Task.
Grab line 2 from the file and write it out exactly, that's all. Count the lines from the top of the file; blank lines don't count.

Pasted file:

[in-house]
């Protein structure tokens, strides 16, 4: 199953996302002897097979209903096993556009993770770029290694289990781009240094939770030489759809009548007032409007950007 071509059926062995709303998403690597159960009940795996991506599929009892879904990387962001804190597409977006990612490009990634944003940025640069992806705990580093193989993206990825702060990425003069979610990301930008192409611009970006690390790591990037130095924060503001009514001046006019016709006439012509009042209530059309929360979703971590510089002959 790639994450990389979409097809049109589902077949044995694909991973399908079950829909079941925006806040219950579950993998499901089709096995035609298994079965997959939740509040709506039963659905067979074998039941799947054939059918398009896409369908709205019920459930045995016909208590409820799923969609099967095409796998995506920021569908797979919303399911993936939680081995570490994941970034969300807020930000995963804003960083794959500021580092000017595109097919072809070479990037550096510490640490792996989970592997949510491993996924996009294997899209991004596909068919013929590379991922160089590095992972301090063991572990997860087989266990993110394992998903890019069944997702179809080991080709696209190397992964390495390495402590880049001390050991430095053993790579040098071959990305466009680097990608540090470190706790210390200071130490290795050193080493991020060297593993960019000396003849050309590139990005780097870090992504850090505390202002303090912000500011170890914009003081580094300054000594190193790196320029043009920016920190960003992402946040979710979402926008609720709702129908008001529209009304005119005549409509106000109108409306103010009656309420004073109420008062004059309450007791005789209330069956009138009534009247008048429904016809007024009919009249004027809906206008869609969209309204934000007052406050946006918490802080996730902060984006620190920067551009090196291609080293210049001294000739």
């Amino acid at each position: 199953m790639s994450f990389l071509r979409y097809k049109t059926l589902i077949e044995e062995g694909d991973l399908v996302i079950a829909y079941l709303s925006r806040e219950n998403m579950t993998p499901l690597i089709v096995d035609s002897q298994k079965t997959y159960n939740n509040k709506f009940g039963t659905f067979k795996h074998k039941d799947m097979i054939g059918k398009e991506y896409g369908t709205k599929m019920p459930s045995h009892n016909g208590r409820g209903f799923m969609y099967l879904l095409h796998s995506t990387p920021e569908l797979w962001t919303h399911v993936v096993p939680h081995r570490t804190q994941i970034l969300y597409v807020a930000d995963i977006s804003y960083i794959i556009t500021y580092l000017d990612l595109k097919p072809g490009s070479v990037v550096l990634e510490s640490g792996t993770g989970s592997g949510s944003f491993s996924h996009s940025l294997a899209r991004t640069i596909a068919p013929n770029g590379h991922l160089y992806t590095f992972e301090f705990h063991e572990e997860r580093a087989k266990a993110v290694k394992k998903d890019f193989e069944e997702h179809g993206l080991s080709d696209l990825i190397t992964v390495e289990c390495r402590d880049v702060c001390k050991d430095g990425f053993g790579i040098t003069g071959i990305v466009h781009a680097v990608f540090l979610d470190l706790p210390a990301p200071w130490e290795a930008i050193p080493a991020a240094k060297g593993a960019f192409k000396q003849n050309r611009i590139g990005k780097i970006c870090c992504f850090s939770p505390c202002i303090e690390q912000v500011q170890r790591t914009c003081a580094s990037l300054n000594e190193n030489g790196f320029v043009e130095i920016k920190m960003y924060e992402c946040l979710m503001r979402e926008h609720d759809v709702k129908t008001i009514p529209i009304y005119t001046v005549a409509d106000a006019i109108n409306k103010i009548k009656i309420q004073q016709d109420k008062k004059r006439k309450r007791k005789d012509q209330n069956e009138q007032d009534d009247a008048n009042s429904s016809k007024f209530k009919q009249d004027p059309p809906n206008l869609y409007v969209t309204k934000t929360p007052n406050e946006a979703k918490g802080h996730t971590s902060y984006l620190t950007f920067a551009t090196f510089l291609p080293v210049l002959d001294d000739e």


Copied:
């Protein structure tokens, strides 16, 4: 199953996302002897097979209903096993556009993770770029290694289990781009240094939770030489759809009548007032409007950007 071509059926062995709303998403690597159960009940795996991506599929009892879904990387962001804190597409977006990612490009990634944003940025640069992806705990580093193989993206990825702060990425003069979610990301930008192409611009970006690390790591990037130095924060503001009514001046006019016709006439012509009042209530059309929360979703971590510089002959 790639994450990389979409097809049109589902077949044995694909991973399908079950829909079941925006806040219950579950993998499901089709096995035609298994079965997959939740509040709506039963659905067979074998039941799947054939059918398009896409369908709205019920459930045995016909208590409820799923969609099967095409796998995506920021569908797979919303399911993936939680081995570490994941970034969300807020930000995963804003960083794959500021580092000017595109097919072809070479990037550096510490640490792996989970592997949510491993996924996009294997899209991004596909068919013929590379991922160089590095992972301090063991572990997860087989266990993110394992998903890019069944997702179809080991080709696209190397992964390495390495402590880049001390050991430095053993790579040098071959990305466009680097990608540090470190706790210390200071130490290795050193080493991020060297593993960019000396003849050309590139990005780097870090992504850090505390202002303090912000500011170890914009003081580094300054000594190193790196320029043009920016920190960003992402946040979710979402926008609720709702129908008001529209009304005119005549409509106000109108409306103010009656309420004073109420008062004059309450007791005789209330069956009138009534009247008048429904016809007024009919009249004027809906206008869609969209309204934000007052406050946006918490802080996730902060984006620190920067551009090196291609080293210049001294000739």